Published by Boldwood Books on May 16, 2022
Perfect for fans of The Tattooist of Auschwitz and The Beekeeper of Aleppo.
In the 1930s, Stalin’s activists marched through the Soviet Union, espousing the greatness of collective farming. It was the first step in creating a man-made famine that, in Ukraine, stole almost 4 million lives. Inspired by the history the world forgot, and the Russian government denies, Erin Litteken reimagines their story.
In 1929, Katya is 16 years old, surrounded by family and in love with the boy next door. When Stalin’s activists arrive in her village, it’s just a few, a little pressure to join the collective. But soon neighbors disappear, those who speak out are never seen again and every new day is uncertain.
Resistance has a price, and as desperate hunger grips the countryside, survival seems more a dream than a possibility. But, even in the darkest times, love beckons.
Seventy years later, a young widow discovers her grandmother’s journal, one that will reveal the long-buried secrets of her family’s haunted past.
This is a story of the resilience of the human spirit, the love that sees us through our darkest hours and the true horror of what happened during the Holodomor.
"I never imagined the release of my novel on a past oppression of the Ukrainian people would coincide with such a parallel tragedy." Erin Litteken
A share of proceeds will be donated to DEC's Ukraine Humanitarian Appeal.
May we never forget, lest history repeat itself.
Before I begin my review I quickly have to thank Xpresso Book Tours for providing me with an ebook for my review today.
The Memory Keeper of Kyiv is told in dual perspectives (Katya and Cassie) and dual timelines (1930’s/Ukraine and 2004/USA). This is historical fiction based on real-life events.
I have to start off by saying that The Memory Keeper of Kyiv had me instantly hooked from the very beginning. I had a hard time putting it down and In a way, I didn’t want to stop reading. This is such a powerful and emotional read. It was truly heartbreaking. My heart went out to these Ukrainian people who were just trying to live their lives and to see a leader of another country take that all away from them. It’s really sad and heartbreaking to see that history is repeating itself again, Russia is doing it all over again. Why is there so much hate in the world?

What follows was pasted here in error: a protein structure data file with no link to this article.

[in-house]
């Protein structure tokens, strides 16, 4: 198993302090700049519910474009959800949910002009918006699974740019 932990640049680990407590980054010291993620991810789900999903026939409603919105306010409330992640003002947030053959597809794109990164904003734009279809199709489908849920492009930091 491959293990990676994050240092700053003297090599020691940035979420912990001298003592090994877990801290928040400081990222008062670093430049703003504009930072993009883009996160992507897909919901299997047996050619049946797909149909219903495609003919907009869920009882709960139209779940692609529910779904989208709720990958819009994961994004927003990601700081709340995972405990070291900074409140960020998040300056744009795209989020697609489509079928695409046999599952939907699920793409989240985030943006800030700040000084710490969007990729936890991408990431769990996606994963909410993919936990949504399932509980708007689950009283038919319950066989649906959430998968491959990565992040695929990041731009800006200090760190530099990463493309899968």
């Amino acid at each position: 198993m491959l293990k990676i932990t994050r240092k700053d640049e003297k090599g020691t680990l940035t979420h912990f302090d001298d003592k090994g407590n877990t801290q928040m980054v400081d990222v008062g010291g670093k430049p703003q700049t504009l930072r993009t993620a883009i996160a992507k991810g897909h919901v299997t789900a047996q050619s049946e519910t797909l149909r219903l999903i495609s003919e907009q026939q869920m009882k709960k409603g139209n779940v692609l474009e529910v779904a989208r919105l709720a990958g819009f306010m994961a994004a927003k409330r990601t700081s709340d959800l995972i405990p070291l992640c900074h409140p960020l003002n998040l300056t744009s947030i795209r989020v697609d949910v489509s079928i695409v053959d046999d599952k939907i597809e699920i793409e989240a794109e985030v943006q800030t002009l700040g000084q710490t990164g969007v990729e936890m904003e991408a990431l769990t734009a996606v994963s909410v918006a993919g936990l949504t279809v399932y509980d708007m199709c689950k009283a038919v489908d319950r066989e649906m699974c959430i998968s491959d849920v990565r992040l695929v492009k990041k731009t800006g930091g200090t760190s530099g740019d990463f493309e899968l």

Something I learned from reading this was all about the Holodomor. This was an absolutely horrifying time in history that I have to say I never learned about in school. This was a manmade famine that Stalin ordered and he basically said if you don’t join the collective farms you will pay the price. If you failed to join you were either killed or taken away. Stalin took everything away from Ukraine and left them to starve to death. It’s estimated that over 10 million lives were lost during this time.
The book’s main characters are Cassie and her bobby (grandmother). Cassie is still struggling with the loss of her husband who died in a car accident. Cassie is still grieving and even though everything around her is in chaos she is staying strong for her daughter, Birdie who hasn’t spoken since that day. Cassie tries everything to encourage her daughter but to no avail.
Cassie’s mom comes for an unexpected visit to let Cassie know that Bobby is in the hospital and isn’t doing so well. She hopes that Cassie will pack up and move back home to help her out. Unsure at first, Cassie decides to move back to help out. Little does Cassie know how bad the situation really is. Bobby is having almost dementia-like flashbacks to when she was a young adult in Ukraine growing up during the Holodomor. Cassie discovers notes written in Ukraine, a journal, and hidden food all over the house, and then she starts asking for Aline. The family has no idea what is truly happening or who Aline is because Bobby never spoke out about her life before moving to America with her husband. What will they do when they uncover the truths of Bobby’s past? Can Cassie overcome her grief?
With the help of Nick, a neighbor who has taken it upon himself to keep an eye on Bobby and help her as much as he can, he begins to translate Bobby’s journal. The journal documents Bobby’s life (Katya) and the hardship she went through. It begins with Katya being a young girl with dreams of the future. Katya is with her family and sister Alina. She also mentions Pavlo and Kolya (brothers) who are neighbors who eventually marry the girls. Life was not easy for them with so much loss. But somehow Katya survives and lives to tell her story. A story everyone must read about.
This is a debut novel that I highly recommend everyone to read. I will definitely read the author’s second book when it is released.